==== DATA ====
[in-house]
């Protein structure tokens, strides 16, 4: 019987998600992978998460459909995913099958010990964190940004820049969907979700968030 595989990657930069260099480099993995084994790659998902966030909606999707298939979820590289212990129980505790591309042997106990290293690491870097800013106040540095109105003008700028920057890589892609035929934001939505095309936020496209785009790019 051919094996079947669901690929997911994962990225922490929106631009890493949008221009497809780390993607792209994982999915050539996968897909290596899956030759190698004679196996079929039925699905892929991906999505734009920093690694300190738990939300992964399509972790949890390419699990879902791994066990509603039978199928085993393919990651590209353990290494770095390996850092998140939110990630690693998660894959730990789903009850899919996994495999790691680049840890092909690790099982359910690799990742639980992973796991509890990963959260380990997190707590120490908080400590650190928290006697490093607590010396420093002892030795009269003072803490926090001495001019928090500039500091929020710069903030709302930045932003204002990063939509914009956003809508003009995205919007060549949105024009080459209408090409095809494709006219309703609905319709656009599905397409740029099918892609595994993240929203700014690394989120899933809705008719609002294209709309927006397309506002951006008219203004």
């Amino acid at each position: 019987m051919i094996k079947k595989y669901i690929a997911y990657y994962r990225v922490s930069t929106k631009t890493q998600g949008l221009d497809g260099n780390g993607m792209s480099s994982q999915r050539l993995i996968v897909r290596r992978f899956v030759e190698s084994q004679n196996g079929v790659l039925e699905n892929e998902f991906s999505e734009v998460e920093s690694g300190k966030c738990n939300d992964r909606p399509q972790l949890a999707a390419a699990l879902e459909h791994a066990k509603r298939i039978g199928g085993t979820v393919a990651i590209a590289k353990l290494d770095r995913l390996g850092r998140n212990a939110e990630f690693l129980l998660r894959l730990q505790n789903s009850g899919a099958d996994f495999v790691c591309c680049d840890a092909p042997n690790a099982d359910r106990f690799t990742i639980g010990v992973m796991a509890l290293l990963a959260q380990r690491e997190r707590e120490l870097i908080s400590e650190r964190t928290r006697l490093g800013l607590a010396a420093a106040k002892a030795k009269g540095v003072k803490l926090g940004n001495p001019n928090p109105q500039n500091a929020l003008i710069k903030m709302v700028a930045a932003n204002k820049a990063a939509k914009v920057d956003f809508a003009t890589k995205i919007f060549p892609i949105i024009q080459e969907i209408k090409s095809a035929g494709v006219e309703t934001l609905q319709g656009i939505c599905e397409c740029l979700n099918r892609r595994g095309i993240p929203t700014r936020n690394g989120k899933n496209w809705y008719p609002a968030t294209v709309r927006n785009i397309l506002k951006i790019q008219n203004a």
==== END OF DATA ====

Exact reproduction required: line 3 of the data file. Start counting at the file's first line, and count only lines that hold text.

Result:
């Amino acid at each position: 019987m051919i094996k079947k595989y669901i690929a997911y990657y994962r990225v922490s930069t929106k631009t890493q998600g949008l221009d497809g260099n780390g993607m792209s480099s994982q999915r050539l993995i996968v897909r290596r992978f899956v030759e190698s084994q004679n196996g079929v790659l039925e699905n892929e998902f991906s999505e734009v998460e920093s690694g300190k966030c738990n939300d992964r909606p399509q972790l949890a999707a390419a699990l879902e459909h791994a066990k509603r298939i039978g199928g085993t979820v393919a990651i590209a590289k353990l290494d770095r995913l390996g850092r998140n212990a939110e990630f690693l129980l998660r894959l730990q505790n789903s009850g899919a099958d996994f495999v790691c591309c680049d840890a092909p042997n690790a099982d359910r106990f690799t990742i639980g010990v992973m796991a509890l290293l990963a959260q380990r690491e997190r707590e120490l870097i908080s400590e650190r964190t928290r006697l490093g800013l607590a010396a420093a106040k002892a030795k009269g540095v003072k803490l926090g940004n001495p001019n928090p109105q500039n500091a929020l003008i710069k903030m709302v700028a930045a932003n204002k820049a990063a939509k914009v920057d956003f809508a003009t890589k995205i919007f060549p892609i949105i024009q080459e969907i209408k090409s095809a035929g494709v006219e309703t934001l609905q319709g656009i939505c599905e397409c740029l979700n099918r892609r595994g095309i993240p929203t700014r936020n690394g989120k899933n496209w809705y008719p609002a968030t294209v709309r927006n785009i397309l506002k951006i790019q008219n203004a």